CLEVELAND — When Cassandra Collier-Williams was first elected as a Cuyahoga County Common Pleas General Division judge in 2012, she was one of the few African Americans to ever hold the title.
“We have 34 judges on our bench in the General Division, and at the time that I got on the bench, I was No. 3. There were three African American judges,” Collier-Williams said.
Almost 10 years later, that still hasn’t changed.
“Now there are still three, but historically, I am just the fourth African American female judge to be elected to the Court of Common Pleas in the history of the court," Collier-Williams said.
The disparity isn’t only seen on a county level, but it can be found across the state.
“In Ohio, right now there's about 56 African American judges out of over 700. So we're about 8% or a little less than that," Collier-Williams said.
She and her colleague, Judge Emanuella Groves of Ohio's 8th District Court of Appeals, are sphere-heading efforts to change that by forming the Ohio Black Judges Association. Black judges representing counties across the state will mentor future lawyers and judges of African descent, support one another and collectively advocate for Black judicial issues.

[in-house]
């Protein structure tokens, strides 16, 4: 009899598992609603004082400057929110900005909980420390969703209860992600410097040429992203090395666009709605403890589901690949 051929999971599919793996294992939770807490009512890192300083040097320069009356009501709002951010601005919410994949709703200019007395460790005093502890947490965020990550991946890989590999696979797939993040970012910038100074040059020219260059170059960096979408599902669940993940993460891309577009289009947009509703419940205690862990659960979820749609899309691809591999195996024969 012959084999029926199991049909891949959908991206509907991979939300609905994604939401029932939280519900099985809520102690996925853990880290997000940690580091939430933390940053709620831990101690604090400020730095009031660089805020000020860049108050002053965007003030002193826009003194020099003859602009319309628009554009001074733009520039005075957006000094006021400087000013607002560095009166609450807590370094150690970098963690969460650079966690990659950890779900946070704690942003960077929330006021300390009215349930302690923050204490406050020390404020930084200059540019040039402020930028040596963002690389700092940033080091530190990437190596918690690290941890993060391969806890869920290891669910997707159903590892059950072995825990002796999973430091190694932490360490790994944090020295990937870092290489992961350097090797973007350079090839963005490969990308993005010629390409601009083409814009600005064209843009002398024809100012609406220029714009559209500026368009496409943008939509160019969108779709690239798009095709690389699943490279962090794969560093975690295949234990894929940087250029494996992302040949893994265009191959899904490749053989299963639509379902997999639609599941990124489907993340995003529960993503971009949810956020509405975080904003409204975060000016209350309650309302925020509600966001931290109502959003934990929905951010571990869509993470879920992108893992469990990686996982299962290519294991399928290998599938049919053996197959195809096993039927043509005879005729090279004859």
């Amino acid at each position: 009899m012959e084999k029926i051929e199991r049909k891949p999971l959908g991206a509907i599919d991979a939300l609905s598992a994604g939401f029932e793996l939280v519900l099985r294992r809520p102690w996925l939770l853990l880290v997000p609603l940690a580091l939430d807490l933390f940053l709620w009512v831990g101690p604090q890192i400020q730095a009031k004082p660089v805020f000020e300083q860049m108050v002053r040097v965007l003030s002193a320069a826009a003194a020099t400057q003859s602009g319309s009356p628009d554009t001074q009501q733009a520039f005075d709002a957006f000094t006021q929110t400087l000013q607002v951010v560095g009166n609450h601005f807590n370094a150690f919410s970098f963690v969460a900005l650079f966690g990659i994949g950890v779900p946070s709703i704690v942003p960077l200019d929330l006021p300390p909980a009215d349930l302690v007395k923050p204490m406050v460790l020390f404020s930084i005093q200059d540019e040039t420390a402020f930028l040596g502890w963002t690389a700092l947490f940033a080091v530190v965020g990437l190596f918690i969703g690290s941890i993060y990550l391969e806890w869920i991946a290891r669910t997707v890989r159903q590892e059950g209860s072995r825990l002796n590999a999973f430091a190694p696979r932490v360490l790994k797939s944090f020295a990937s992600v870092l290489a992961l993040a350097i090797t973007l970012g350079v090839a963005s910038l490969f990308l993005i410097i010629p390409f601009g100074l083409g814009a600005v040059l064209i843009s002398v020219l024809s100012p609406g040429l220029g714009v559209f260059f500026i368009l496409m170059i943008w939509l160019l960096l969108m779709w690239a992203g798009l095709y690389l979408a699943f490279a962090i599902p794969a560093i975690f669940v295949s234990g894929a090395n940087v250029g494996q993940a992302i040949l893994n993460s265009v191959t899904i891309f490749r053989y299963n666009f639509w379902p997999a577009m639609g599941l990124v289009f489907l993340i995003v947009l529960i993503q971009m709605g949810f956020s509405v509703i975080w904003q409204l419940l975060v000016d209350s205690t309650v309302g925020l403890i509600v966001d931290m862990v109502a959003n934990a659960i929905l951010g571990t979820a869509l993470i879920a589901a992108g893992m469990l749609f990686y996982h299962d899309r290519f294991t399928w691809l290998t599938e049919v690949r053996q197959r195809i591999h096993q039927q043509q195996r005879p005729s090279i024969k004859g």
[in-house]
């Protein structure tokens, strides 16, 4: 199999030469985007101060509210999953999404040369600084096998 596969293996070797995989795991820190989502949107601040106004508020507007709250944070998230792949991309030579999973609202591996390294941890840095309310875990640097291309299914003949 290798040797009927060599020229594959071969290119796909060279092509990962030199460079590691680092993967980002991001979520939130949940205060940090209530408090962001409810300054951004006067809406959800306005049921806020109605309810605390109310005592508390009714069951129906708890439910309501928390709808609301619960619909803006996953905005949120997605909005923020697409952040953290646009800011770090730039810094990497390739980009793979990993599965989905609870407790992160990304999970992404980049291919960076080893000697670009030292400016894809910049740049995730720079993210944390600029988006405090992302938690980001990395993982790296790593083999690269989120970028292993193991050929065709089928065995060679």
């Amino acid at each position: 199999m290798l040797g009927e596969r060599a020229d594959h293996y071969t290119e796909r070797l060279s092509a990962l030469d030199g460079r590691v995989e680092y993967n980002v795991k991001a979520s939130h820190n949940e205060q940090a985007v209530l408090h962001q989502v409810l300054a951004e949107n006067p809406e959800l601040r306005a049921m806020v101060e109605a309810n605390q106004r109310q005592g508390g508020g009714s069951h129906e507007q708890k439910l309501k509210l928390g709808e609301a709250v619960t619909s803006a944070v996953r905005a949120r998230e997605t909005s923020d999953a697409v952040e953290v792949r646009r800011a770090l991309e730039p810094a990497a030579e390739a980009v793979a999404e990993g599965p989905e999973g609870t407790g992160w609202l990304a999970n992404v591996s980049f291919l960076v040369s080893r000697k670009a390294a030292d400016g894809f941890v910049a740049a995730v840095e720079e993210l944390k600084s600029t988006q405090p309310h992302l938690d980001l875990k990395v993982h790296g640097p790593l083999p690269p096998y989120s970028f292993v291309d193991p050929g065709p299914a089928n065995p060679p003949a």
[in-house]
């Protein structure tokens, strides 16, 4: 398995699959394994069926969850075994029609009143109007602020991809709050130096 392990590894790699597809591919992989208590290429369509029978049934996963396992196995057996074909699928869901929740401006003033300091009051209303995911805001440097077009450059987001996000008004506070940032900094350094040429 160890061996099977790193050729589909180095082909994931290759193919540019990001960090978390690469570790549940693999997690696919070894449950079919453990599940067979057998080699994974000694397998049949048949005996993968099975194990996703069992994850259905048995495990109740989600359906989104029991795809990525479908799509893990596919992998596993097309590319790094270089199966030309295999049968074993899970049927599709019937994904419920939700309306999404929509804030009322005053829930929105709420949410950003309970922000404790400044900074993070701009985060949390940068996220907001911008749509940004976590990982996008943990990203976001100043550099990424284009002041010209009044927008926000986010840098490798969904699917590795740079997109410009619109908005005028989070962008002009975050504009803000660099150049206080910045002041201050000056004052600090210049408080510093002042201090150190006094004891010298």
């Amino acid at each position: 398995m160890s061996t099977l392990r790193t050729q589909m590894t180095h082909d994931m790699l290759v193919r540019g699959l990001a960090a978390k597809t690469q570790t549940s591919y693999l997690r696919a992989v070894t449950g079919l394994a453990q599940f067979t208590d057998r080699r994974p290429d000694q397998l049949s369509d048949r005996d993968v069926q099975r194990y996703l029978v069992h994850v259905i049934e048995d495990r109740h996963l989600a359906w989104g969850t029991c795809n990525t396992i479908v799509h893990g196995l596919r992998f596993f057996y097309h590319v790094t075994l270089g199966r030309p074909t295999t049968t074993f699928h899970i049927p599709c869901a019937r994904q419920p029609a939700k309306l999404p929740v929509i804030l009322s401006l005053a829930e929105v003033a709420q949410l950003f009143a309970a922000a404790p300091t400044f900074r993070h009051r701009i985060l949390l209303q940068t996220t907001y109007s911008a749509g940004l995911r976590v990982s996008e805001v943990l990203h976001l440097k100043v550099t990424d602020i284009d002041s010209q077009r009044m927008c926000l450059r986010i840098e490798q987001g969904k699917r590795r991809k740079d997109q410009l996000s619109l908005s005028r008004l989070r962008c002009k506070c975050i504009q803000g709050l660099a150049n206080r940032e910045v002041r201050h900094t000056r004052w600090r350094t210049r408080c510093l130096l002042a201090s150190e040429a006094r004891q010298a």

“When we look at sentencing, I think when we look at the overpopulation and the disproportionate number of Blacks in jail. I think when we look at issues of mental health, when we look at addiction and how addiction is being addressed and how it was addressed," Groves explained.
Groves and Collier-Williams said diversity in the courtroom helps give a voice to those who are too often seen in front of the bench but too infrequently seen sitting on it.
“It makes a difference when you come into a courtroom, and the person who is in authority looks like you," Collier-Williams said.
“There's an instant sense of, 'OK, I think maybe this this judge is gonna understand you know where I'm coming from,'” Groves said.
Groves said since judges play a large roll in what justice looks like, it’s so important that they have shared experiences with the communities they serve.
“Certainly we have to hold people accountable, but we also have to recognize where they come from,” Groves said.